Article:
vaseygrass (A) compared with control ofvaseygrass 30 days after treatment with 1.3 following initial greenup or after cutting for
oz/acre ofPastora herbicide (B). hay. Considering that rainfall is usually
Photo: B. Sellers limited after initial greenup, applications may
need to be delayed for optimum control until
after the initial hay cutting and when rainfall is sufficient for active weed growth.

The nicosulfuron component of Pastora has been shown to provide suppression of vasseygrass. Nicosulfuron, at
rates equivalent to 0.7, 0.9 and 1.3 oz/acre of Pastora, was applied as vaseygrass was transitioning out of spring
dormancy. Vaseygrass control ranged from 75 to 79% control 30 days after treatment (DAT) (Figure 1), but
decreased to 65 to 75% by 60 DAT. Therefore, it looks like we will get suppression of vaseygrass if Pastora is
applied at initial greenup. We anticipate slightly better control of vaseygrass after full greenup, but applications
will need to be made fairly quickly due to the quick growth of vaseygrass.

Some bermudagrass injury should be expected, but the level of injury is much less than when Journey (imazapic
+ glyphosate) is utilized for sandbur or vaseygrass control. Injury will consist of some yellowing of leaf tissue.
More severe yellowing and some biomass reductions should be expected when using higher rates of Pastora.

Dr. Jason Ferrell
Weed Specialist

Dr. Brent Sellers
Extension Weed Specialist, Range Cattle REC Ona
Agronomy Notes Page 5

Need CEUs? An opportunity for licensed pesticide applicators to earn CEUs will be held:

March 30, 2010 8:30 am to 4:00 pm EST

The event will be conducted via polycom from participating UF/IFAS county extension offices and
research and education centers. An applicator will be able to attend any or all of the 6 sections for
pesticide licensing recertification credit. A total of 6 FDACS-approved CEUs are available for the
entire day in the following categories:

Agricultural Row Crop
Agricultural Tree Crop
Aquatic Pest Control
Demonstration & Research
Forest Pest Control
Natural Areas Weed Management
Ornamental & Turf
Private Applicator Agriculture
Right-of-Way Pest Control
Pest Control Operator Lawn & Ornamental
Limited Commercial Landscape Maintenance
Limited Lawn & Ornamental Pest Control

Section Time Topic Title Speaker(s)
8:30 9:00 Register and convene at participating locations
1 9:00 9:50 How Different Kinds of Herbicides Work Greg MacDonald
2 10:05 10:55 Plant Anatomy: The Route of Herbicides Into and Within Clyde Smith
3 11:10 11:35 New Herbicide Registrations and Use Patterns Mike Netherland
11:35 12:00 Managing Herbicide Applications Against Development of Bill Haller
4 1:00 1:50 New Weeds to be on the Look-out for Colette Jacono
5 2:05 2:30 Integrating Biological Controls and Herbicides Jim Cuda
2:30 2:55 What is NPDES and How it May Affect Herbicide Applicators Tina Bond
6 3:10 3:35 Which Herbicide to Use Jason Ferrell
3:35 4:00 Minimizing Non-target Herbicide Effects Ken Langeland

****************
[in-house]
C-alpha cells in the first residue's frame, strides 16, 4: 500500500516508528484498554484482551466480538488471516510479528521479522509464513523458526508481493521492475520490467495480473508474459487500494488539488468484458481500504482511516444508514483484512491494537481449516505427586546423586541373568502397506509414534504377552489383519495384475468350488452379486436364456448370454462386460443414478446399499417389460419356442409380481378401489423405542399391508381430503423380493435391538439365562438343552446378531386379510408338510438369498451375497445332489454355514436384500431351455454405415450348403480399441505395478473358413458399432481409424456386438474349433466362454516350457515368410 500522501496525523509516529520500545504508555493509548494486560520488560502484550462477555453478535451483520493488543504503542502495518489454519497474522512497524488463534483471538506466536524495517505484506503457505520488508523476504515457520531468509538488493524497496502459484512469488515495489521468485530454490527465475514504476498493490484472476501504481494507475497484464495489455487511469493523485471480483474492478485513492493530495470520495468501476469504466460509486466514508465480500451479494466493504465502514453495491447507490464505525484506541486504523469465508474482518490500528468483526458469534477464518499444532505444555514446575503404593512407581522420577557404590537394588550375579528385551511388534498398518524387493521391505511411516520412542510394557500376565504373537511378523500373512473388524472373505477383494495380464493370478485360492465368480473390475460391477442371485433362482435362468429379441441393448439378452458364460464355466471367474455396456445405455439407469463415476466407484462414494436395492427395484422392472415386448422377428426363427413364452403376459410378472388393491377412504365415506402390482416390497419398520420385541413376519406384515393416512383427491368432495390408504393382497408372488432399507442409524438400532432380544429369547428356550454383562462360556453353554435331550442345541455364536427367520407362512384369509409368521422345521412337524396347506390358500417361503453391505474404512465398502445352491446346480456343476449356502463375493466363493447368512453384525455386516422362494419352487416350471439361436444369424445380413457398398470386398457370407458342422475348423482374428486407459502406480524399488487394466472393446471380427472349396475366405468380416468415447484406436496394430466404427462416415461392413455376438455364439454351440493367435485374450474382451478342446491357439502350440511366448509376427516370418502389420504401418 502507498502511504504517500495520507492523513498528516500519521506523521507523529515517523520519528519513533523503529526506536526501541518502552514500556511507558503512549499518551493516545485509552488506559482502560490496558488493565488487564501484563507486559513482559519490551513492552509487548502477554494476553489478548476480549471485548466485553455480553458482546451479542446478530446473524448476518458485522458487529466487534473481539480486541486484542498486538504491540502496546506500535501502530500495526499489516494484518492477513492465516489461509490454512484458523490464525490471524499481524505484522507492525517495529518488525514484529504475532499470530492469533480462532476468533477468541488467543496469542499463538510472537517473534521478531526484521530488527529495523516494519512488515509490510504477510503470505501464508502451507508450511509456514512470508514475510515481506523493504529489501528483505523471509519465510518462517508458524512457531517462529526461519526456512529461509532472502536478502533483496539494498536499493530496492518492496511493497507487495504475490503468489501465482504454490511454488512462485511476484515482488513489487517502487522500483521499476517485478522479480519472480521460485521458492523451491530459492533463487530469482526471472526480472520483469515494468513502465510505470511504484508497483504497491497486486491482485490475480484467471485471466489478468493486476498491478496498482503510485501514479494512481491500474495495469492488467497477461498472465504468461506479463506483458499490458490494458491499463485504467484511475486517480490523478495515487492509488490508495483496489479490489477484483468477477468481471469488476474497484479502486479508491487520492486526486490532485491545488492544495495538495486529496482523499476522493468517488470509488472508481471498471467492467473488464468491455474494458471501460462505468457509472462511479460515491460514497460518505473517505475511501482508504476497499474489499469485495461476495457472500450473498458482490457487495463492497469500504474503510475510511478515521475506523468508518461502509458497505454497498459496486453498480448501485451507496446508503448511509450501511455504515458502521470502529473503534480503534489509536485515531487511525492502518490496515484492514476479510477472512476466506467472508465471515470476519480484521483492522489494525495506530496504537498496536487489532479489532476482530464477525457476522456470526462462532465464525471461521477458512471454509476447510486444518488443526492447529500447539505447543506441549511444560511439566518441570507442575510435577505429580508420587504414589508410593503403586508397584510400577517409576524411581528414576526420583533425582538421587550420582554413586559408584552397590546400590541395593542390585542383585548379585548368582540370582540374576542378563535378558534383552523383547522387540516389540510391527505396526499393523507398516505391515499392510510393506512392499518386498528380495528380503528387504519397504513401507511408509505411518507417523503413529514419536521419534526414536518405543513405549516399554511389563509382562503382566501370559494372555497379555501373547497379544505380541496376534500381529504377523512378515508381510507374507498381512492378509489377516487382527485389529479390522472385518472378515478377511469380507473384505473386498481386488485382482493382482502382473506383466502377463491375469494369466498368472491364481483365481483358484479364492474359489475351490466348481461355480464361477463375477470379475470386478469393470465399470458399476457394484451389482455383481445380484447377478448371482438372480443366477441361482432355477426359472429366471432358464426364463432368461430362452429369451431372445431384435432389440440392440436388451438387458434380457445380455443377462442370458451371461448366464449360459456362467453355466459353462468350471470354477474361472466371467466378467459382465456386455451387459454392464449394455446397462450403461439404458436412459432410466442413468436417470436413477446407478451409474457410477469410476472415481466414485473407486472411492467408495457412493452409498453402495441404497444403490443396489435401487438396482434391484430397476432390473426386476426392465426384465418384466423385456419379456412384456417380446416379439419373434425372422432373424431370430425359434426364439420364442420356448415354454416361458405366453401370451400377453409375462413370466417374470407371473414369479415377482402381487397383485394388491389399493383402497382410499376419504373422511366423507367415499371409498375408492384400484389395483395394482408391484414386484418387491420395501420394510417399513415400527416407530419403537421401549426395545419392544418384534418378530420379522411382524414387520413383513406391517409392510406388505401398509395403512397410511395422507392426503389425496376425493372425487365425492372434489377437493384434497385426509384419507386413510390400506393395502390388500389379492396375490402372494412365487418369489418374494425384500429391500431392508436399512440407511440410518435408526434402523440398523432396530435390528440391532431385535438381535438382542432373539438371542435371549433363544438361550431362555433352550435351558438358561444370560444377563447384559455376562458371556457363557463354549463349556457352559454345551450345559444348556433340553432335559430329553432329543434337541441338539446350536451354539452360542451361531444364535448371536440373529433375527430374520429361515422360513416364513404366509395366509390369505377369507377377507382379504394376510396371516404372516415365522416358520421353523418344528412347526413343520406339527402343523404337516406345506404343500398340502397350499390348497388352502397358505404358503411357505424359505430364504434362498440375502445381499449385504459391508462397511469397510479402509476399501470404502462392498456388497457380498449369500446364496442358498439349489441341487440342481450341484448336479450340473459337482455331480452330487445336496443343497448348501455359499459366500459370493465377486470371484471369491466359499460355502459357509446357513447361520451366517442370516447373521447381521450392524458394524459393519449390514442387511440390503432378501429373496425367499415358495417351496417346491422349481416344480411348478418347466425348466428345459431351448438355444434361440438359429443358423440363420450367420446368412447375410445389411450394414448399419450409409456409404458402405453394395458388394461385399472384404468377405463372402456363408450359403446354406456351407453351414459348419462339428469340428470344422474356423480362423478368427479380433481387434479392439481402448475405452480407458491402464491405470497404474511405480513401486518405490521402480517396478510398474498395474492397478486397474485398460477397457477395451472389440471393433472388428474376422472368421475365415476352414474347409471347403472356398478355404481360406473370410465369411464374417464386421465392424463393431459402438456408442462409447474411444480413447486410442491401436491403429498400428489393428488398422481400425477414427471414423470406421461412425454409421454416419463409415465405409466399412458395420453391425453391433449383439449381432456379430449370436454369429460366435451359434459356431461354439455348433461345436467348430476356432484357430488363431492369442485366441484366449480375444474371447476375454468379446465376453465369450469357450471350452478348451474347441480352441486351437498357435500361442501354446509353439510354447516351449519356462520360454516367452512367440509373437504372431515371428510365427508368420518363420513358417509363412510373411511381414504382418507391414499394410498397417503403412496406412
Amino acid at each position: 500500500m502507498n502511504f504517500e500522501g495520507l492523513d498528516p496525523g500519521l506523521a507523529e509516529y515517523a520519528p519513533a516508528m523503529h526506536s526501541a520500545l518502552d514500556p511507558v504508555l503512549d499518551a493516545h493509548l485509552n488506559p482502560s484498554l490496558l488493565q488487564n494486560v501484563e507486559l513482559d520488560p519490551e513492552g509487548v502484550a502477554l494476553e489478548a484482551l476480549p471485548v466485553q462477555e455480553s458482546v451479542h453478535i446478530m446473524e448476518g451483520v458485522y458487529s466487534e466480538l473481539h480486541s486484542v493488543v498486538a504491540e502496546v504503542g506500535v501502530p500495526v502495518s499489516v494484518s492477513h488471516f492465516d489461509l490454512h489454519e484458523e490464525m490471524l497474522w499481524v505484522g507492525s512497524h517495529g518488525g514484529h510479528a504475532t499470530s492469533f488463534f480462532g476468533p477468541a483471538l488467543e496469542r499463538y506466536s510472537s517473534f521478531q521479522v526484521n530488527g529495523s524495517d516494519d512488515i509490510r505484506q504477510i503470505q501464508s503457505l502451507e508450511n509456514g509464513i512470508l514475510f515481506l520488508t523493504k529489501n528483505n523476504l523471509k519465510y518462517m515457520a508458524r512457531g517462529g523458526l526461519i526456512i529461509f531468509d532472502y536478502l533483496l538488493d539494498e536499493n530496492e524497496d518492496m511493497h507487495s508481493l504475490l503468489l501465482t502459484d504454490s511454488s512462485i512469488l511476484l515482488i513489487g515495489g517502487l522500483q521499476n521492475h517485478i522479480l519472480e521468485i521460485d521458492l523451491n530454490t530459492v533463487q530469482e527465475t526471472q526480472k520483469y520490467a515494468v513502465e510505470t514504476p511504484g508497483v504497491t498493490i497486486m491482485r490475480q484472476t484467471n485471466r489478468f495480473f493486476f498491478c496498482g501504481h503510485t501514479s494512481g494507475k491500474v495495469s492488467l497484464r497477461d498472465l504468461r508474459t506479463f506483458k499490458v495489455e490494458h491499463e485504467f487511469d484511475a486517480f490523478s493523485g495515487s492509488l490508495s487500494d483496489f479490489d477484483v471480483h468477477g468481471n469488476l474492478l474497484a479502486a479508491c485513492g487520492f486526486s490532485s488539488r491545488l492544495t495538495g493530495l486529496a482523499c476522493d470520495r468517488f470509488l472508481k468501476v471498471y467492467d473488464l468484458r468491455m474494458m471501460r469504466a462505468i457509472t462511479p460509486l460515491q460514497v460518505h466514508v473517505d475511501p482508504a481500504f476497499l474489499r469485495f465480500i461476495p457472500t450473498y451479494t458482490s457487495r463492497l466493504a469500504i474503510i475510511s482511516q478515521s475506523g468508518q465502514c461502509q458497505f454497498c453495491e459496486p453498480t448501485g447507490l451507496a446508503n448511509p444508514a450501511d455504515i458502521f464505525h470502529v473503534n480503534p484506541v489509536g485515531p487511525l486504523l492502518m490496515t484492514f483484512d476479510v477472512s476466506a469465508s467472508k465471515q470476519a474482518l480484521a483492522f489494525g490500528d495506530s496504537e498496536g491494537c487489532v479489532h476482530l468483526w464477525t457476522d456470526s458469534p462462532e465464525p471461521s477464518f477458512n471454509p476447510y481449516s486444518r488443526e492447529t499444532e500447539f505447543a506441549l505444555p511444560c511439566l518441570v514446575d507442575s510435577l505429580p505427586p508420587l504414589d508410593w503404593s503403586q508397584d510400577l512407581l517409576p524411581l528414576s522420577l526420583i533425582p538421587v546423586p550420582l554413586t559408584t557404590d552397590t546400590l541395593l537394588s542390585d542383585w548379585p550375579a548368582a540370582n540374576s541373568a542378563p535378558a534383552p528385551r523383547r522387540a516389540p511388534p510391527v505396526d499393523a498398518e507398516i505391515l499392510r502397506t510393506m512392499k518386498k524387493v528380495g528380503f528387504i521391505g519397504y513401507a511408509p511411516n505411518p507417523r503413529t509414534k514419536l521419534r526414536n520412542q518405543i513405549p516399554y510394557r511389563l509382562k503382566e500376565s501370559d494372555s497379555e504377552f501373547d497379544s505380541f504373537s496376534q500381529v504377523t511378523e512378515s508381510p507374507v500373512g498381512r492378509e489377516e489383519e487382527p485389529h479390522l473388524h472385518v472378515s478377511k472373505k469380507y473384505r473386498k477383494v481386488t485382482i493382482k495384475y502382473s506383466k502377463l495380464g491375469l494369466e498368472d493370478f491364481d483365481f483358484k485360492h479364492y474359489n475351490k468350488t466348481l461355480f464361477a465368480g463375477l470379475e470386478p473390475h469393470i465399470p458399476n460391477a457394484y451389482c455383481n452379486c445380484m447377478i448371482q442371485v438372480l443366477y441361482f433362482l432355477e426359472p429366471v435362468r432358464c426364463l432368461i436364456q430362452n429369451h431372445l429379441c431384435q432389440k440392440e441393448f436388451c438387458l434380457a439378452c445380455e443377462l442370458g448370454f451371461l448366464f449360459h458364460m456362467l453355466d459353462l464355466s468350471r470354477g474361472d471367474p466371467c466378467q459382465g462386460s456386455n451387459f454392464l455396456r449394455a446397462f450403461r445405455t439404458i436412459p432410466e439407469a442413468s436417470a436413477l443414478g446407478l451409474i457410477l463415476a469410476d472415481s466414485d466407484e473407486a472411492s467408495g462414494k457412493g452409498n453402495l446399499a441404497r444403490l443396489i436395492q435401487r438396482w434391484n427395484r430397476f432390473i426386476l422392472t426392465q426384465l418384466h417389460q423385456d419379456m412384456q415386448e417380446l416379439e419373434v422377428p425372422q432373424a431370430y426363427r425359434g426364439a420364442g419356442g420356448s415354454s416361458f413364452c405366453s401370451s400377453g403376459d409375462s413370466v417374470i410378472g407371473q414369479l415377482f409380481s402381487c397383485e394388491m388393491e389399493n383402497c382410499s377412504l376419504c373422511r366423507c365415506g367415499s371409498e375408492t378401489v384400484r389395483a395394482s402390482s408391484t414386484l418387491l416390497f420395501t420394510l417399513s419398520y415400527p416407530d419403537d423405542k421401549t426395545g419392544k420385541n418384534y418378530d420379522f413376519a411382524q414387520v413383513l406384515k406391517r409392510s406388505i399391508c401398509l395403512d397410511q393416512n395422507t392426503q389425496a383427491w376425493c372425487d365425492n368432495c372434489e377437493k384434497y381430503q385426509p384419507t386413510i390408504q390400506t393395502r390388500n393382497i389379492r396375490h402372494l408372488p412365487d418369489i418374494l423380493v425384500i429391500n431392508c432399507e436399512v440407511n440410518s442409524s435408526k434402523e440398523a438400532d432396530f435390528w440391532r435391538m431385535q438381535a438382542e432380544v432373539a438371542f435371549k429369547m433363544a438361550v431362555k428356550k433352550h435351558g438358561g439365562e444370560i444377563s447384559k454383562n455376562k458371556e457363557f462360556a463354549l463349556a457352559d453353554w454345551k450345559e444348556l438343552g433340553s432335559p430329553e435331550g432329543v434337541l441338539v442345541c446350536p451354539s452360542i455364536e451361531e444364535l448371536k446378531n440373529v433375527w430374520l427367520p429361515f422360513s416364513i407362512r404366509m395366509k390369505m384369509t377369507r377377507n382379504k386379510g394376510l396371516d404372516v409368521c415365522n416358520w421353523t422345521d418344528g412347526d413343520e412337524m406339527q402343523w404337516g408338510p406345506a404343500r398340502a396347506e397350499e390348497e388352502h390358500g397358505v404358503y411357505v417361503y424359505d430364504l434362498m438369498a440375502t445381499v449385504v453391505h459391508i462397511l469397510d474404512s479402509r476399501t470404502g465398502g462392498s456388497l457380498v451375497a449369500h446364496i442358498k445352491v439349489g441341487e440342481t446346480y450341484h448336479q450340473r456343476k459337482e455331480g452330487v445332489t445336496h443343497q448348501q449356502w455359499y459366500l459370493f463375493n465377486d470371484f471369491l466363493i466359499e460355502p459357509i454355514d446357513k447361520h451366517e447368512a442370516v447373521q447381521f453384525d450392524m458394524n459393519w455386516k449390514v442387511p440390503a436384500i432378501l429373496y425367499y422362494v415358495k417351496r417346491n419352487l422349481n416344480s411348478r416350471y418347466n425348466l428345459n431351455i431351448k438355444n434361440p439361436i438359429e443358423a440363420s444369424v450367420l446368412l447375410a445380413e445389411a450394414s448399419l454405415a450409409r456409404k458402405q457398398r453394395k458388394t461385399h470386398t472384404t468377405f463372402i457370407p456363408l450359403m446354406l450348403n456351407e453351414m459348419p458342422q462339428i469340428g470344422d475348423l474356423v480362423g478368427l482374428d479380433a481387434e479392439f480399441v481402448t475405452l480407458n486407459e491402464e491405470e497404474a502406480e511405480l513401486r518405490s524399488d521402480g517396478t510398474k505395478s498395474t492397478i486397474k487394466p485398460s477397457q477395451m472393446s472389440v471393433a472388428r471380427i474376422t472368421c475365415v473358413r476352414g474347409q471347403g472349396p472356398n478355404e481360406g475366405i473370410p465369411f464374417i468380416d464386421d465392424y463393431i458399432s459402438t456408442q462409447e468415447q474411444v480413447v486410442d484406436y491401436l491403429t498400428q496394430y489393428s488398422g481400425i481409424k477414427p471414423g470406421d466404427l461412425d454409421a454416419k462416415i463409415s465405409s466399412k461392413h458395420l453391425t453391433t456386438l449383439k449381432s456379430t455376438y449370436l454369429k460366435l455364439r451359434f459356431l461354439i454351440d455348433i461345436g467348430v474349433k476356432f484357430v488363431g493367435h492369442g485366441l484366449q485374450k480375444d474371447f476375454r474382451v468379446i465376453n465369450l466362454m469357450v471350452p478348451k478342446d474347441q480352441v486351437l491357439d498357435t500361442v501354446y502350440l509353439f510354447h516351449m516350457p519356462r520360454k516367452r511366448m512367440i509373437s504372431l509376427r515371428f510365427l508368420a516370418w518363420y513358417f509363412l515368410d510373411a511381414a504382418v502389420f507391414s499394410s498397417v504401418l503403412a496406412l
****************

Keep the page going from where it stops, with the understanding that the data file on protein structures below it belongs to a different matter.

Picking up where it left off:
Credit for Certified Crop Advisors has been applied for and is pending approval. If interested in
attending, contact your local UF/IFAS county extension office

Dr. Fred Fishel
Pesticide Information Director
Agronomy Notes Page 6

Pests are a leading cause of yield losses in all Florida
crops. One of the cheapest methods of pest control is
use of rotation. Even though this is something that
growers have known about for hundreds of years, we
often don't fully appreciate the impact it can have on
following crops since crop yield declines are often
gradual. Cotton and peanuts make a good rotation for Photo: Tyler Jones, IFAS Communications
each other but fields need to be out of peanuts for
more than one year. Grass crops like bahiagrass make an excellent rotation for most crops and often
result in more profit after 2 years of bahiagrass than could be made in 3-4 years in a standard rotation.
Peanuts and soybeans do not need to be in the same rotation unless there is at least two years between
the crops.
Dr. David Wright

The majority of plant nutrients are taken up through the root system and that is the most efficient
method of nutrient uptake. Leaf absorption of nutrients is not the desired way of fertilizing crops since
the primary purpose of leaves is for photosynthesis. However, in certain situations micronutrients
become limiting to crop growth and may exhibit discoloration or slow growth and can be corrected with
foliar applications. In these situations foliar applications may be appropriate.

Macro-nutrient deficiencies can seldom be solved with foliar applications due to the total amount of
nutrients needed by the plant. Urea has often been used in cotton during bloom period but has not shown
yield advantages in Florida over soil applications during squaring or early bloom. Zinc and Manganese
deficiencies have been overcome on corn and soybeans in Florida with foliar applications as well as
boron on peanut. There are ways to make the applications more efficient including: applications made in
the early morning or late evening, apply when temperatures are less than 850 F, apply when relative
humidity is higher than 70%, make applications to youngest tissue that is actively growing, etc.

Listed below are the foliar absorption rankings of nutrients which would relate to the ability for the
plant to overcome deficiencies due to foliar applications.




Dr. David Wright, Extension Agronomist
North Florida REC, Quincy

Agronomy Notes Page 7